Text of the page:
Drone developers seek answers to finding methane leaks

Houston Chronicle:
The next frontier in drone technology isn't necessarily figuring out how to deliver a takeout meal in 30 seconds or less.

Huge quantities of natural gas get leak out of pipelines and drilling sites each year. Identifying and fixing those leaks could mean big profits, but so far it has proven immensely difficult, even testing Silicon Valley's wherewithal.

RELATED STORY: Infrared cameras reveal hidden air pollution from oil and gas drilling

Right now twelve drone and other technology developers are competing in a contest to see who can build the most effective device to find methane leaks, in a contest staged by the Stanford University Natural Gas Initiative and Environmental Defense Fund.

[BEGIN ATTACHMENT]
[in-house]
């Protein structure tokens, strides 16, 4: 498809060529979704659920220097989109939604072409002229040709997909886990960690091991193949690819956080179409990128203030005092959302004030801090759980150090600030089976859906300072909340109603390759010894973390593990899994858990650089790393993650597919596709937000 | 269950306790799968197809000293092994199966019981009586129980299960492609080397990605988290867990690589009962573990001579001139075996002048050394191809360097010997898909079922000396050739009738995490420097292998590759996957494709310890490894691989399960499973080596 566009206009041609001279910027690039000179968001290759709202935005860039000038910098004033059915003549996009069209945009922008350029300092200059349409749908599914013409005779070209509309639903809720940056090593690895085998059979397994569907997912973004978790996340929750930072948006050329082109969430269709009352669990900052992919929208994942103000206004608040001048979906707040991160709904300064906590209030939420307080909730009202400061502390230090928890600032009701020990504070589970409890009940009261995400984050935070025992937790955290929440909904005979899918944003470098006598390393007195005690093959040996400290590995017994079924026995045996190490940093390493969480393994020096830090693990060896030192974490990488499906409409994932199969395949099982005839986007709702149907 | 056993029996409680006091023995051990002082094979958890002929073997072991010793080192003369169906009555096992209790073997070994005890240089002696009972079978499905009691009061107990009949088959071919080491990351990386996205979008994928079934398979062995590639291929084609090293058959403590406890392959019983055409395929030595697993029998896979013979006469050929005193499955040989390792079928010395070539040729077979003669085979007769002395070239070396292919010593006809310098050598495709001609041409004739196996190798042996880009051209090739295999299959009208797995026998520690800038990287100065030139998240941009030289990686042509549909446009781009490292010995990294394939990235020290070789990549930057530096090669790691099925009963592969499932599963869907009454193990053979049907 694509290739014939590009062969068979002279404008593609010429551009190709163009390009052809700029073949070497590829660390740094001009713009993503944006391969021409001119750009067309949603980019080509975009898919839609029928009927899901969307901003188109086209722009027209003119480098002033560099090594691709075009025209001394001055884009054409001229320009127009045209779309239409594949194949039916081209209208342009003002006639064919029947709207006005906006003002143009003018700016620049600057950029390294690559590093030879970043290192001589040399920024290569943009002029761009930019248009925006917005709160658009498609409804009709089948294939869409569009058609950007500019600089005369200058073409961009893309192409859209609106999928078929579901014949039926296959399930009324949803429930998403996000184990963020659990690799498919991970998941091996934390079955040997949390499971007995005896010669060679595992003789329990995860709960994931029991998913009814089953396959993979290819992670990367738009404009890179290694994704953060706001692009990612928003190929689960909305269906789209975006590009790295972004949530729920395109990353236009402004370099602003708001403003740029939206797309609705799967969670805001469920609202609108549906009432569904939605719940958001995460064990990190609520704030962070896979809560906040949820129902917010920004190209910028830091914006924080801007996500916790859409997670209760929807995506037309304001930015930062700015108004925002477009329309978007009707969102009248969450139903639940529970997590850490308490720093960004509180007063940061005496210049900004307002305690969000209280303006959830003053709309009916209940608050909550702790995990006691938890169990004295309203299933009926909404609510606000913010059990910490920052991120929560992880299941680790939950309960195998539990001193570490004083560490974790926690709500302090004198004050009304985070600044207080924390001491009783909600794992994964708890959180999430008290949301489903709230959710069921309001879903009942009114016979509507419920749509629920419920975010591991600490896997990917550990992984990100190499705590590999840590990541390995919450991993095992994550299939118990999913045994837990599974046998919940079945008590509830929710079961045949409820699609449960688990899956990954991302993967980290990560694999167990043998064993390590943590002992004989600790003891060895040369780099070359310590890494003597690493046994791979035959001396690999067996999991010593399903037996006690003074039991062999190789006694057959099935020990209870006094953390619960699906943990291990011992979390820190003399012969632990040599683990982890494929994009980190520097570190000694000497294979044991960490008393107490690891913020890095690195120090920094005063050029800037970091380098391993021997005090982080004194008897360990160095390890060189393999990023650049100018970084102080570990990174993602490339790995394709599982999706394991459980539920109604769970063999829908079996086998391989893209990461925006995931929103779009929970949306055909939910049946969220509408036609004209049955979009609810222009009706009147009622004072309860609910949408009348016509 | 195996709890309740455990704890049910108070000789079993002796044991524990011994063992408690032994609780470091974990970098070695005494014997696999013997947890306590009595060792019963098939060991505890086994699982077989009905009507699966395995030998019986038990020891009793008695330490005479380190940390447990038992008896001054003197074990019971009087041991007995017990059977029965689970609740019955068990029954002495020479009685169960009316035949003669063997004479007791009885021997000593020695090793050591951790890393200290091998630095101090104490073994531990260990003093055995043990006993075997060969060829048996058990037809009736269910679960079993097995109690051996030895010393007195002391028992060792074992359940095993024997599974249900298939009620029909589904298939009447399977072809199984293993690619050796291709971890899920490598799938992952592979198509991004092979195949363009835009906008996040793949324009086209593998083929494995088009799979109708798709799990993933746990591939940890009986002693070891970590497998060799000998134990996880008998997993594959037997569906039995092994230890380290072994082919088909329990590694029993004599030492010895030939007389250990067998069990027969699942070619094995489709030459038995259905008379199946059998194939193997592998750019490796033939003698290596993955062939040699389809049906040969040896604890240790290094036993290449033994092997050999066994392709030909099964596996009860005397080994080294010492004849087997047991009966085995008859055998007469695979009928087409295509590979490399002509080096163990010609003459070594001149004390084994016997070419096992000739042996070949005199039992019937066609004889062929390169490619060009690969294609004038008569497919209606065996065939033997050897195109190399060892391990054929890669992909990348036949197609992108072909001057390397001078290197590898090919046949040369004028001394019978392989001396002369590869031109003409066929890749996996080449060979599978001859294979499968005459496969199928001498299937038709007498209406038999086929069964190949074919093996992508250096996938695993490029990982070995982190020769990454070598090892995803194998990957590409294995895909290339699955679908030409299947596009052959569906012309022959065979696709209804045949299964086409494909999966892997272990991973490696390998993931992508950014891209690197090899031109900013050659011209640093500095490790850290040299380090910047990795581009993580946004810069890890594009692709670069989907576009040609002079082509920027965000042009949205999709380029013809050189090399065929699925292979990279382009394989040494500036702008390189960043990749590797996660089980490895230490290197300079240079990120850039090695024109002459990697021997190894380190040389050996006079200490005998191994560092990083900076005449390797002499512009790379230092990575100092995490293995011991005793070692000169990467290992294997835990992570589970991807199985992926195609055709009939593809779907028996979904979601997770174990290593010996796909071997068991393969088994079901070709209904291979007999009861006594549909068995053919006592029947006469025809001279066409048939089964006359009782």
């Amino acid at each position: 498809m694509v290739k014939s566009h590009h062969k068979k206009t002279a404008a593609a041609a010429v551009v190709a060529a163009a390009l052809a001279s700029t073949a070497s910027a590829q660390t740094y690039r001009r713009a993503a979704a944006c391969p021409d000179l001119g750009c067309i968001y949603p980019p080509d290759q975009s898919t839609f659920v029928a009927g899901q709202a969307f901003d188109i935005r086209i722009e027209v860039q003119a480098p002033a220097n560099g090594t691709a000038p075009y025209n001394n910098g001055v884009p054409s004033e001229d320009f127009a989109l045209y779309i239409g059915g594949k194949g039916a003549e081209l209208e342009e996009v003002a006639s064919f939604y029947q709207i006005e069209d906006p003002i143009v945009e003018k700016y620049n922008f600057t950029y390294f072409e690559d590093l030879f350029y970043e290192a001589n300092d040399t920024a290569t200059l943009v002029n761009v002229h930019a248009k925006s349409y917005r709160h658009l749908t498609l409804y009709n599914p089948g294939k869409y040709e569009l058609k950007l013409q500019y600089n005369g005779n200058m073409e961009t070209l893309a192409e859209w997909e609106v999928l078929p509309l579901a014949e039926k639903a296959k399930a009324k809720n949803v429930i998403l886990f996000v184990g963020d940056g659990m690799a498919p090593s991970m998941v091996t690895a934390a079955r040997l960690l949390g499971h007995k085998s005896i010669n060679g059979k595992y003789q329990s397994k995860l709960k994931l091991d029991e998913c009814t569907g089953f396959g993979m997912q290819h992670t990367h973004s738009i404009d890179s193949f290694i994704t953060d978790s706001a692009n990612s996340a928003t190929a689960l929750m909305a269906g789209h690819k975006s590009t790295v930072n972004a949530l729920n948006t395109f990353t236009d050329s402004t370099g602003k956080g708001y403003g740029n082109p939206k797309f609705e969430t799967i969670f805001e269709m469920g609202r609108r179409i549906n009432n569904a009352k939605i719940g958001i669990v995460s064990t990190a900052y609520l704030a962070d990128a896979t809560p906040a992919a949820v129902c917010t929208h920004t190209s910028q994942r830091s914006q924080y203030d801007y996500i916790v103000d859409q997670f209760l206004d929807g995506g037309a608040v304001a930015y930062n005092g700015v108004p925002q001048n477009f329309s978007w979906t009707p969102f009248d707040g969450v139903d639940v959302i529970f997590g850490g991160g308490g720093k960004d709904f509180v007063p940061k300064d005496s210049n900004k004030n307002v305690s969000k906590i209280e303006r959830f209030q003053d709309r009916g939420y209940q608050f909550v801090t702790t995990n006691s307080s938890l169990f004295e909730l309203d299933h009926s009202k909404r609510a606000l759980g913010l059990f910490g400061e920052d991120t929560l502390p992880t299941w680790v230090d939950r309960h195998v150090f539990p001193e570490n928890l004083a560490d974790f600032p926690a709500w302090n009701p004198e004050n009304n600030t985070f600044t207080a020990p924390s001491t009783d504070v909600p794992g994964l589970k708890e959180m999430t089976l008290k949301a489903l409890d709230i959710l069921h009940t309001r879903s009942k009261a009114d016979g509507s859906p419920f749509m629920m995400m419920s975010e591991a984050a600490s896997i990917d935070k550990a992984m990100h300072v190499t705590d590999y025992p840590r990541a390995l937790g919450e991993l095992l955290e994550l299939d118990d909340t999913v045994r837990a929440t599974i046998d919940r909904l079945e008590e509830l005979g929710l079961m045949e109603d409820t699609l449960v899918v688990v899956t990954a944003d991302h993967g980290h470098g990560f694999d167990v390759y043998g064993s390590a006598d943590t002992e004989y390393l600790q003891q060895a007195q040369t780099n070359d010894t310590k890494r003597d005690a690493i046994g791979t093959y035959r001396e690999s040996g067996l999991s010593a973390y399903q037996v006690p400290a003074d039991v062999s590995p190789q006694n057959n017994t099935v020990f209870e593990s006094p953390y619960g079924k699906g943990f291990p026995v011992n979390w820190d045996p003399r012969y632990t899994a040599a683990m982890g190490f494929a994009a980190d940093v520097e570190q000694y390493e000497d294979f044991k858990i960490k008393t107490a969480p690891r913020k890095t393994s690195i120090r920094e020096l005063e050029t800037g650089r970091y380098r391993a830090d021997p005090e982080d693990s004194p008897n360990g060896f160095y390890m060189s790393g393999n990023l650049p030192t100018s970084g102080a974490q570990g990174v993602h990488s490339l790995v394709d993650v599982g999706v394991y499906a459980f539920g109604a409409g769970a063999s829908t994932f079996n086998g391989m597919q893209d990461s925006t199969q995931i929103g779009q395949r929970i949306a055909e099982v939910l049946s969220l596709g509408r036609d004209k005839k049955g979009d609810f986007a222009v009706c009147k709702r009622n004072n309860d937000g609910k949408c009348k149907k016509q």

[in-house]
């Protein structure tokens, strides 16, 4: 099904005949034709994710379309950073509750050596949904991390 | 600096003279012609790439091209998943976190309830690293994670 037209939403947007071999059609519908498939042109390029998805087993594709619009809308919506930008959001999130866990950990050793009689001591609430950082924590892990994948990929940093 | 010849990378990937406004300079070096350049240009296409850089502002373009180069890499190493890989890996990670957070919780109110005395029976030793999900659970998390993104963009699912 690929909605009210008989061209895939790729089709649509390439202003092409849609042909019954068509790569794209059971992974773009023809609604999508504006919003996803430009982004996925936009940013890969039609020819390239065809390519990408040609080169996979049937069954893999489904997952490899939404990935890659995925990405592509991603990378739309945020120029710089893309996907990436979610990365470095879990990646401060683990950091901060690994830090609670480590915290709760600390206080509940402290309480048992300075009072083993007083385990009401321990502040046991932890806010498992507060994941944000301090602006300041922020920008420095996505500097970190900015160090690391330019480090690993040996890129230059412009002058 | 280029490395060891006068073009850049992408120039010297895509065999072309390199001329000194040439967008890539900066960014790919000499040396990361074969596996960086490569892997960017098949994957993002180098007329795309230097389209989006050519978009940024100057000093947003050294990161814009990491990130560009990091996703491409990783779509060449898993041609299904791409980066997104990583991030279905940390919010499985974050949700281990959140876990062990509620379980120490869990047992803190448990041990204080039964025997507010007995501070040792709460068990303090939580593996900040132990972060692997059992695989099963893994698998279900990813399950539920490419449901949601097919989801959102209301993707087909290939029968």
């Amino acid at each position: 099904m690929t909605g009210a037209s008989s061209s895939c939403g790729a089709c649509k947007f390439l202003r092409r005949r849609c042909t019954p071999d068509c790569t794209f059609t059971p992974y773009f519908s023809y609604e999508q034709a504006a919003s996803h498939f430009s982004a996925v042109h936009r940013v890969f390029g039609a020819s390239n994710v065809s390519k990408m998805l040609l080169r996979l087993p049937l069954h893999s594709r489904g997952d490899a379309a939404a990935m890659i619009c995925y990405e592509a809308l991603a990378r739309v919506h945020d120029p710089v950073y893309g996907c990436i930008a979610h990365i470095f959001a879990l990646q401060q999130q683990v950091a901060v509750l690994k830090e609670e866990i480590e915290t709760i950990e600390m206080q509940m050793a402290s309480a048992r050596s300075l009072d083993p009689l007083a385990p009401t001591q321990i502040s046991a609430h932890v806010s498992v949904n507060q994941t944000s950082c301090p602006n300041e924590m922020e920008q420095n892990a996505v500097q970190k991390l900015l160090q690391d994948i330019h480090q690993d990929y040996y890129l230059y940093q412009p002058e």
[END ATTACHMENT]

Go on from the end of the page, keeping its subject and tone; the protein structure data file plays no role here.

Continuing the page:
"Leak surveys are traditionally carried out by vehicle or by foot, which can be inefficient and dangerous to utility workers," said Michael Passaretti, a program manager at ULC Robotics, one the companies competing in the contest.
Dones can be very effective at photographing sites but sniffing out gas leaks will require some research and development.  The upside is that if they can figure it out it can make the pipeline and oil and gas business more efficient and that has been the key to US growth in recent years.


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